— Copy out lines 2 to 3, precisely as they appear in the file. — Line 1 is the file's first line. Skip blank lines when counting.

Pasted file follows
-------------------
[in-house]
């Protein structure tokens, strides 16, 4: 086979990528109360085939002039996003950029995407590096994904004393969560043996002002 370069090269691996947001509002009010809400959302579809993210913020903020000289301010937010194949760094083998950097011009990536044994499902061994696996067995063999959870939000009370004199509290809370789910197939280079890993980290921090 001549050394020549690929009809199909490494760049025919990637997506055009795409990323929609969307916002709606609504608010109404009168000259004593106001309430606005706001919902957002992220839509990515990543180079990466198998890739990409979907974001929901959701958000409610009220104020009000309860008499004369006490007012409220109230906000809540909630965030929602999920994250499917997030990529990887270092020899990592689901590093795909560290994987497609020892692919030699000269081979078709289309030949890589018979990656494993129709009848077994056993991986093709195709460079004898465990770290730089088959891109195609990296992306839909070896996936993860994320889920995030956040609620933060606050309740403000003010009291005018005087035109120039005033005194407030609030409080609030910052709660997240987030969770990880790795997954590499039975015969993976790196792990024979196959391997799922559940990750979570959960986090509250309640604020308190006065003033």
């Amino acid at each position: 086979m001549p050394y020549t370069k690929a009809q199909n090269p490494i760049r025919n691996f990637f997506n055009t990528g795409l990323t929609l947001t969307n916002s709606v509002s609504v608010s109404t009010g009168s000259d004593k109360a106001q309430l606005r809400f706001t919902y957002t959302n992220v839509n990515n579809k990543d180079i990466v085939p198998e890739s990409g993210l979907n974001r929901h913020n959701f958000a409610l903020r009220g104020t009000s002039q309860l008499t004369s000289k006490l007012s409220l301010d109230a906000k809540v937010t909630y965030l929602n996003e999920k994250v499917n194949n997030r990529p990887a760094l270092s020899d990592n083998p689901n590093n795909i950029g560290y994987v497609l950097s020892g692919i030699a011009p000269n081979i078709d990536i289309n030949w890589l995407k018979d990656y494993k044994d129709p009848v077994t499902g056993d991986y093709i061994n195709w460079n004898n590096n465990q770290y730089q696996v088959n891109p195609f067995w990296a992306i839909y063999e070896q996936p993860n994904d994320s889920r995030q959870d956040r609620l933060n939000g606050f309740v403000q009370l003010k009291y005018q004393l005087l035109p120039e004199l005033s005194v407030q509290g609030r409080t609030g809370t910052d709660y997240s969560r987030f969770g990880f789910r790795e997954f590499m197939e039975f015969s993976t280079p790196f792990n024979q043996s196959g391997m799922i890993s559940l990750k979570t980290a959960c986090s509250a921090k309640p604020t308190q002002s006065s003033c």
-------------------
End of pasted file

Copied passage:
């Protein structure tokens, strides 16, 4: 086979990528109360085939002039996003950029995407590096994904004393969560043996002002 370069090269691996947001509002009010809400959302579809993210913020903020000289301010937010194949760094083998950097011009990536044994499902061994696996067995063999959870939000009370004199509290809370789910197939280079890993980290921090 001549050394020549690929009809199909490494760049025919990637997506055009795409990323929609969307916002709606609504608010109404009168000259004593106001309430606005706001919902957002992220839509990515990543180079990466198998890739990409979907974001929901959701958000409610009220104020009000309860008499004369006490007012409220109230906000809540909630965030929602999920994250499917997030990529990887270092020899990592689901590093795909560290994987497609020892692919030699000269081979078709289309030949890589018979990656494993129709009848077994056993991986093709195709460079004898465990770290730089088959891109195609990296992306839909070896996936993860994320889920995030956040609620933060606050309740403000003010009291005018005087035109120039005033005194407030609030409080609030910052709660997240987030969770990880790795997954590499039975015969993976790196792990024979196959391997799922559940990750979570959960986090509250309640604020308190006065003033």
């Amino acid at each position: 086979m001549p050394y020549t370069k690929a009809q199909n090269p490494i760049r025919n691996f990637f997506n055009t990528g795409l990323t929609l947001t969307n916002s709606v509002s609504v608010s109404t009010g009168s000259d004593k109360a106001q309430l606005r809400f706001t919902y957002t959302n992220v839509n990515n579809k990543d180079i990466v085939p198998e890739s990409g993210l979907n974001r929901h913020n959701f958000a409610l903020r009220g104020t009000s002039q309860l008499t004369s000289k006490l007012s409220l301010d109230a906000k809540v937010t909630y965030l929602n996003e999920k994250v499917n194949n997030r990529p990887a760094l270092s020899d990592n083998p689901n590093n795909i950029g560290y994987v497609l950097s020892g692919i030699a011009p000269n081979i078709d990536i289309n030949w890589l995407k018979d990656y494993k044994d129709p009848v077994t499902g056993d991986y093709i061994n195709w460079n004898n590096n465990q770290y730089q696996v088959n891109p195609f067995w990296a992306i839909y063999e070896q996936p993860n994904d994320s889920r995030q959870d956040r609620l933060n939000g606050f309740v403000q009370l003010k009291y005018q004393l005087l035109p120039e004199l005033s005194v407030q509290g609030r409080t609030g809370t910052d709660y997240s969560r987030f969770g990880f789910r790795e997954f590499m197939e039975f015969s993976t280079p790196f792990n024979q043996s196959g391997m799922i890993s559940l990750k979570t980290a959960c986090s509250a921090k309640p604020t308190q002002s006065s003033c």